what makes a good photo?

The following are excerpts from the Conscientious blog.

Timothy Archibald: “This photograph, by Ahndraya Parlato, has been infinitely fascinating to me over the past two months. I look at it, think I got my fill of it, and look at it again a few days later and it still strikes me in new ways. Here we have a non-descript, average dressed woman, lying on a patterned rug, with something that looks like milk filling her mouth. I don’t know what the photograph is about, I don’t know what it is saying, but with these minimal elements Parlato has created her own vocabulary. The photo speaks with this vocabulary; I think I get what its telling me, but it just doesn’t translate to words. When a photograph takes risks, reaches far out into the land of what is almost unacceptable or goofy, but then somehow really delivers the goods, I tend to refer to it as ‘great’.”

Jeff Brouws: “I follow Garry Winogrand’s thinking: a good photograph has a balance between aesthetics and information.”

Jonathan Gitelson: “This photograph by Lee Friedlander has long been one of my favorites because of its cinematic quality. If this were a scene from a movie, it would either be the moment right before or right after a major twist in the plot. The props tell more of the story: we have a pair of sunglasses on the dash in front of the steering wheel and an mobil travel-map. Is he on a roadtrip? driving off into the sunset? is he lost (literally or spiritually)? There’s a sense of anticipation, reflection and numbness.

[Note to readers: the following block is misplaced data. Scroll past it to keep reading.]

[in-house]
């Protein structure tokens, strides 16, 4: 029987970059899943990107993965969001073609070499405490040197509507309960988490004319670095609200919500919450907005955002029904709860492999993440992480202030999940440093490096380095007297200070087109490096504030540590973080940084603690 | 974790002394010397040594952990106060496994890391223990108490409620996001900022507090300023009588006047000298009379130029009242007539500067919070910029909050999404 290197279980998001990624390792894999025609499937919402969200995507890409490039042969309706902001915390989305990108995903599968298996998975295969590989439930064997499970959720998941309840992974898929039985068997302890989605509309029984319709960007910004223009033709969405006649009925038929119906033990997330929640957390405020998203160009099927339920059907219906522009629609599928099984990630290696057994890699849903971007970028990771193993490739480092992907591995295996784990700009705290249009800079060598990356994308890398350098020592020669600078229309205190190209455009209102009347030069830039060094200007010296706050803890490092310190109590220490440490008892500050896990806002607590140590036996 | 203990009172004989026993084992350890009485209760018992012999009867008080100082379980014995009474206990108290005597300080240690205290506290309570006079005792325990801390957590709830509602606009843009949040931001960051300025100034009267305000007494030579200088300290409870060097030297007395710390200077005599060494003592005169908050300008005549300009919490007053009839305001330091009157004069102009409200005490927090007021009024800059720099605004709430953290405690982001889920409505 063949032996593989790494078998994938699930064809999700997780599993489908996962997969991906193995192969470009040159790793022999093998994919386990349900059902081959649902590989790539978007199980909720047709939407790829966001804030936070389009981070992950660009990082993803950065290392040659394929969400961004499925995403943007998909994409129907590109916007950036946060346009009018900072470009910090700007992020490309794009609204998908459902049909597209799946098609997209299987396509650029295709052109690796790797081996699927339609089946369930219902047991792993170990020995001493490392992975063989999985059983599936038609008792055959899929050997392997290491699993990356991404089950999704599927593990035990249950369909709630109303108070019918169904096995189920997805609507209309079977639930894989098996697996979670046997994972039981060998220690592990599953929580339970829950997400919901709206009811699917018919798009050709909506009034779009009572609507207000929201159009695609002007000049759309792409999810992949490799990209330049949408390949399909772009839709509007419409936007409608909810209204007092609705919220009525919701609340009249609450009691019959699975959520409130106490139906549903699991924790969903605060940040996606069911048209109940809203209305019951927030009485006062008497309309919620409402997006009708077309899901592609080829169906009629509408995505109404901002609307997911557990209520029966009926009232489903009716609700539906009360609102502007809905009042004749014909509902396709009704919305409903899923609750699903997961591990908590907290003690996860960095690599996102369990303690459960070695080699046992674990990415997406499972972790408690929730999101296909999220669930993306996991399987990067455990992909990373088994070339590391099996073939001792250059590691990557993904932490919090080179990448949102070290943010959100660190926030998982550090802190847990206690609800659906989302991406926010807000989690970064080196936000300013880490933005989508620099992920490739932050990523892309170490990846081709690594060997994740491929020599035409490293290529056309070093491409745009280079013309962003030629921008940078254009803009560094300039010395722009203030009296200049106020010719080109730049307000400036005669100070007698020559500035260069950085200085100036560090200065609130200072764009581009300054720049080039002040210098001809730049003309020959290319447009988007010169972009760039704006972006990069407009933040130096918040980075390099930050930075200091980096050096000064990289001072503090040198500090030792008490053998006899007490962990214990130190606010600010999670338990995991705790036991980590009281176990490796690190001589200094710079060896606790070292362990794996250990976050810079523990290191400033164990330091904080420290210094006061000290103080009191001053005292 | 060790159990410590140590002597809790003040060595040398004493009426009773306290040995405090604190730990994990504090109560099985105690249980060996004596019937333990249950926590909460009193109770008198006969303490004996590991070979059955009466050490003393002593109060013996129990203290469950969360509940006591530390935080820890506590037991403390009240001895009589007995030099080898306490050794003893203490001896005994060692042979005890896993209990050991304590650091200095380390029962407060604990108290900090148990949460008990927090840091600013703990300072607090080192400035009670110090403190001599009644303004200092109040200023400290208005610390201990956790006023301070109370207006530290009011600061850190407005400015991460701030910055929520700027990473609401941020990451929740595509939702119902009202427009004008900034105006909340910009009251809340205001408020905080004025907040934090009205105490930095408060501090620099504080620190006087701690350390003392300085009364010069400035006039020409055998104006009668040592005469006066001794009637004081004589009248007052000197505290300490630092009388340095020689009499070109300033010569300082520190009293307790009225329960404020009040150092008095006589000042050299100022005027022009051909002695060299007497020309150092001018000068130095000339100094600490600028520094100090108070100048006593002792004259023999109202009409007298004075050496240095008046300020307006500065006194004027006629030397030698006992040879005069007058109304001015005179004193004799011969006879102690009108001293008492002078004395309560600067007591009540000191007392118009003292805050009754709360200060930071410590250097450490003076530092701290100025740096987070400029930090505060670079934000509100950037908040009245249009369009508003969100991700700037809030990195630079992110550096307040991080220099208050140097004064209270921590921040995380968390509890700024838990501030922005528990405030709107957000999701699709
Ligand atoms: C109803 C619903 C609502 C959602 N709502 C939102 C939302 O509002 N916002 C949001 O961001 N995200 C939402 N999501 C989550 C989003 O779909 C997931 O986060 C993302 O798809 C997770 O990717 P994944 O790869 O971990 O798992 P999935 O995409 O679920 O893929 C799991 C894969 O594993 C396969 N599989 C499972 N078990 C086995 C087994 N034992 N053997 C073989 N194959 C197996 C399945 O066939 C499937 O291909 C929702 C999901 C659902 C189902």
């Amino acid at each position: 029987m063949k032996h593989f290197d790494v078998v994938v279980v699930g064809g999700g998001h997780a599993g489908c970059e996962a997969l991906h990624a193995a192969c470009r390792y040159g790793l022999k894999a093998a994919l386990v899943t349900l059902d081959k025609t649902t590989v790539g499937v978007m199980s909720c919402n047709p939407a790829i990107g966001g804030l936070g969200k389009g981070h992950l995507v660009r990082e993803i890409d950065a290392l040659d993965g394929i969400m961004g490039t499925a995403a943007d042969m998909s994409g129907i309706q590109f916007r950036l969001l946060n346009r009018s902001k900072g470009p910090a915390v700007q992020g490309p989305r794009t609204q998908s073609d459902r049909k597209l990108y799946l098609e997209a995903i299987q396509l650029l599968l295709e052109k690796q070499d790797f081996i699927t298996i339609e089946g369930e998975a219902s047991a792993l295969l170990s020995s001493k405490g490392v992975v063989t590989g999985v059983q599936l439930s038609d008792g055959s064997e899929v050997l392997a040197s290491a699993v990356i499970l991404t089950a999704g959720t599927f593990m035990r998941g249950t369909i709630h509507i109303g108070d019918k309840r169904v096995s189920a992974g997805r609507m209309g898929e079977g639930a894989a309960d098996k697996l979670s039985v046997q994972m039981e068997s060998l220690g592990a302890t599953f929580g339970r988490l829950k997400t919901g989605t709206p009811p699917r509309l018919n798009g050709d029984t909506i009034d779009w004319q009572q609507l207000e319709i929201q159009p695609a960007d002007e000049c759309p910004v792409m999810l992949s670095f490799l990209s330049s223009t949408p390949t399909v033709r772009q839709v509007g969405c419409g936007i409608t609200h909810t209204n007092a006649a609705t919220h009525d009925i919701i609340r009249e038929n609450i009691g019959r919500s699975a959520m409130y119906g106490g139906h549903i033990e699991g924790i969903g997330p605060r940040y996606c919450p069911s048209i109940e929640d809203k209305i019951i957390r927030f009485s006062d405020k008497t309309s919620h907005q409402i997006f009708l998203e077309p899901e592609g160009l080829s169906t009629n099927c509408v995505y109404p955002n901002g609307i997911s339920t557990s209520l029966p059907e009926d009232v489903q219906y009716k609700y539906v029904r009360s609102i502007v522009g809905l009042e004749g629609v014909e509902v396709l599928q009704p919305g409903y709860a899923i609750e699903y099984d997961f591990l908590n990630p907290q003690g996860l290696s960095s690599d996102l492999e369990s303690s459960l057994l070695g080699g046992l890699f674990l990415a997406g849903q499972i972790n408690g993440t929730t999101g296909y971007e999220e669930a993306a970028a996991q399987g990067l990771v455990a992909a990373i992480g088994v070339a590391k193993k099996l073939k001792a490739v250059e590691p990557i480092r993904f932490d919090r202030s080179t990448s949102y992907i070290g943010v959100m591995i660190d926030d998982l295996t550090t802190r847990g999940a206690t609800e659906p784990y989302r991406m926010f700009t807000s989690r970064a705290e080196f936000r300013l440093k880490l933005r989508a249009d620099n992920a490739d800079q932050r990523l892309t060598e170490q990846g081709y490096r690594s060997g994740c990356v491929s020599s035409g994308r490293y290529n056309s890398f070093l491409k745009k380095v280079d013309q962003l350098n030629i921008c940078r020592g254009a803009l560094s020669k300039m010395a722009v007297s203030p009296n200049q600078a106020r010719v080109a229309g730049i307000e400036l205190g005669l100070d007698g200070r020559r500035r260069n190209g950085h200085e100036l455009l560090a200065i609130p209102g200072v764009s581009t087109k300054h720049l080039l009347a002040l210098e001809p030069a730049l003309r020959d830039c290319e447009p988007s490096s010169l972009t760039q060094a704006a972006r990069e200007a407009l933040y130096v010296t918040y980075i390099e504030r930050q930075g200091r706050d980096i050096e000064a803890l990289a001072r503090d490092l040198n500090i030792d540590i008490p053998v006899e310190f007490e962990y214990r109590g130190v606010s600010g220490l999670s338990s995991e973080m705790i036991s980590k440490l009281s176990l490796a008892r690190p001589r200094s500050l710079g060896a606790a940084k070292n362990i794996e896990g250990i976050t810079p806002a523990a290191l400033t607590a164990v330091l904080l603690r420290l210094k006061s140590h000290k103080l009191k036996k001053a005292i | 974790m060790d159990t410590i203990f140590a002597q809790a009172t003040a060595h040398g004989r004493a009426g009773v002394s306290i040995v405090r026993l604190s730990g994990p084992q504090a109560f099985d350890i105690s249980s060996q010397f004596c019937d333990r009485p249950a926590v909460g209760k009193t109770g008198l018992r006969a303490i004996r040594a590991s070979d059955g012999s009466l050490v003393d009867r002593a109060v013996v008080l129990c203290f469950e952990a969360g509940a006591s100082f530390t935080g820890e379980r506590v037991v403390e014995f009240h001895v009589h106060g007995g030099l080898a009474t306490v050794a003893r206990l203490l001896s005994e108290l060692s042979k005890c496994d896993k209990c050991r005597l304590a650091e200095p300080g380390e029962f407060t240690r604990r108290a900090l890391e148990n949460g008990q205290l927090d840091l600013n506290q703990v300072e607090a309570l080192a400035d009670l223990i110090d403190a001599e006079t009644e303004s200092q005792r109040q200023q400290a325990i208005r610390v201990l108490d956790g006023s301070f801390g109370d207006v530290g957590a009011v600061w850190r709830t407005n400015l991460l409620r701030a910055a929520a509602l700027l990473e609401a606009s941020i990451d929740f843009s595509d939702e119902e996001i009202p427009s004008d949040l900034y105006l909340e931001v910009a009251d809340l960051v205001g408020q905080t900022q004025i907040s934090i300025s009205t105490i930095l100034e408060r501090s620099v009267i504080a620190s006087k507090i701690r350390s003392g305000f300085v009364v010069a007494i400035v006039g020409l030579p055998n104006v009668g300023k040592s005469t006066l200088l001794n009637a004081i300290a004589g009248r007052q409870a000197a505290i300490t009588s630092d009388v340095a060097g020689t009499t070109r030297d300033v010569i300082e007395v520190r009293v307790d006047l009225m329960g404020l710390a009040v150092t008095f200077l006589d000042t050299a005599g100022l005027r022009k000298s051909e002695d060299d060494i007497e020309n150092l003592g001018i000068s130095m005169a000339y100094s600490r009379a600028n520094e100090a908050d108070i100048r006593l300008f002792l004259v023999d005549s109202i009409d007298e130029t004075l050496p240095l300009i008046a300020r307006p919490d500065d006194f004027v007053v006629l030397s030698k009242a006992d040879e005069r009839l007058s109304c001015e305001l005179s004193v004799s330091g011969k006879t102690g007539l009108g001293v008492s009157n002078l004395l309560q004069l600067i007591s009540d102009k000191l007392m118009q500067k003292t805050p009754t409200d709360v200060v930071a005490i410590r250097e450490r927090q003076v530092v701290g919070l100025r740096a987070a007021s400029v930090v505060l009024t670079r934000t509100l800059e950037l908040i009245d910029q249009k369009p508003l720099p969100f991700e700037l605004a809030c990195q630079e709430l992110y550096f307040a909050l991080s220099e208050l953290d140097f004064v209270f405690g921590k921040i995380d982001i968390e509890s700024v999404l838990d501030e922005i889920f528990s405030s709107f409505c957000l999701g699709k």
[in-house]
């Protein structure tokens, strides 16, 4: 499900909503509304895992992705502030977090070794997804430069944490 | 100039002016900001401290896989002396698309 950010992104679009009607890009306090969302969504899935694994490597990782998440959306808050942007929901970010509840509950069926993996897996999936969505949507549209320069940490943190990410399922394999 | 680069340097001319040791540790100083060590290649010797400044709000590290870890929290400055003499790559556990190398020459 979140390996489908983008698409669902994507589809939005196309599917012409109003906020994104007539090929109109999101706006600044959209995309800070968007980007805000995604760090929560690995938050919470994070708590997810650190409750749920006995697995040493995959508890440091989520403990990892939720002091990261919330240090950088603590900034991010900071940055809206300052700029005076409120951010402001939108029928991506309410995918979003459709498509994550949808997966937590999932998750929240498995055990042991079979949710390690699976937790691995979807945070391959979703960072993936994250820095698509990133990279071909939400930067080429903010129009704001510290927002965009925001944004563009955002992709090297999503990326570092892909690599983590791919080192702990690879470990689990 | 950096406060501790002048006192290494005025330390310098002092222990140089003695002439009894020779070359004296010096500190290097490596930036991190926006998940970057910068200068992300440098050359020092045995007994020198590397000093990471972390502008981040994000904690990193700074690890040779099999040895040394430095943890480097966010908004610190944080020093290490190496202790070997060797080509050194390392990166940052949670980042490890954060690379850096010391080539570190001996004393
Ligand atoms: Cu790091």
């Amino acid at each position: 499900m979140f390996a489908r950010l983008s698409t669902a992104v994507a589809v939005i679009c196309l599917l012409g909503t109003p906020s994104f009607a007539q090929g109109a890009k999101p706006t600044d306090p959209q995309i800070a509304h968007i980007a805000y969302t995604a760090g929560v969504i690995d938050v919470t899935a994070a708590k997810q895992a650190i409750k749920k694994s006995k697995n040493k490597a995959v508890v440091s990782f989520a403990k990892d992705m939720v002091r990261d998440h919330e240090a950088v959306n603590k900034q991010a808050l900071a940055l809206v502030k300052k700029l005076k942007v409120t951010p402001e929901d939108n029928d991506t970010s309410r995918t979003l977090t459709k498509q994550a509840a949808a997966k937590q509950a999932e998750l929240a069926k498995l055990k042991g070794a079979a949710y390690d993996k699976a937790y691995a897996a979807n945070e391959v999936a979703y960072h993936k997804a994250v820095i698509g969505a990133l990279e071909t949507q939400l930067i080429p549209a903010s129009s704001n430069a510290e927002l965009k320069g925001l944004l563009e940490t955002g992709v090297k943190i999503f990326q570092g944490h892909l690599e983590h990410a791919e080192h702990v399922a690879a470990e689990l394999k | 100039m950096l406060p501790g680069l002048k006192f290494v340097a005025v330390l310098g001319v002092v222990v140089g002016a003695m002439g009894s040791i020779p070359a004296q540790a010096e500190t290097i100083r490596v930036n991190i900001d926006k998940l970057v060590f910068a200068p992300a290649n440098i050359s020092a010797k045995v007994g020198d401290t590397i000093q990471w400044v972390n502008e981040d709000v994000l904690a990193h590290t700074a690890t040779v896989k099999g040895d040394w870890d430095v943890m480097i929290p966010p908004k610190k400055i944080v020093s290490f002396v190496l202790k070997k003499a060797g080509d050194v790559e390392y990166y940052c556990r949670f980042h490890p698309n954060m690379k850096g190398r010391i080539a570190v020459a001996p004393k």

“I also love the staged element of the photograph and that we are allowed in to see how it was made. A basic dissection of the scene: we have Lee parking his car on a hill. He gets out, puts his camera on the hood (see reflection in the foreground), sets the self timer (?), gets back in the car and stares as blankly as possible into the distance and clutches the steering wheel: A one-man performance.”

“And finally, as with so many of Lee Friedlander’s pictures, I’m left with question: Is the whole thing just a joke?”

Jason Lazarus: This “Sternfeld image at once fails to show the quiet pleasure of a photographer always looking, yet reveals the fruit of stumbling upon a moment so iconic it will outlive its creator by generations.”

Alec Soth: “I was recently wading through the hundreds of ads in ArtForum when I flipped the page and, whack! A great picture. In a slit second the image separated itself from everything else in the magazine — everything else I’d seen for months. A second later I learned the picture was from one of my favorite photographers (Nicholas Nixon); but the experience, the goose bumps, came first.”

“Pictures are small, fragmentary things. Hors devours. Pop songs. What makes anything of these things great? It is swirl of sensation, a feeling, and is otherwise impossible to define.”

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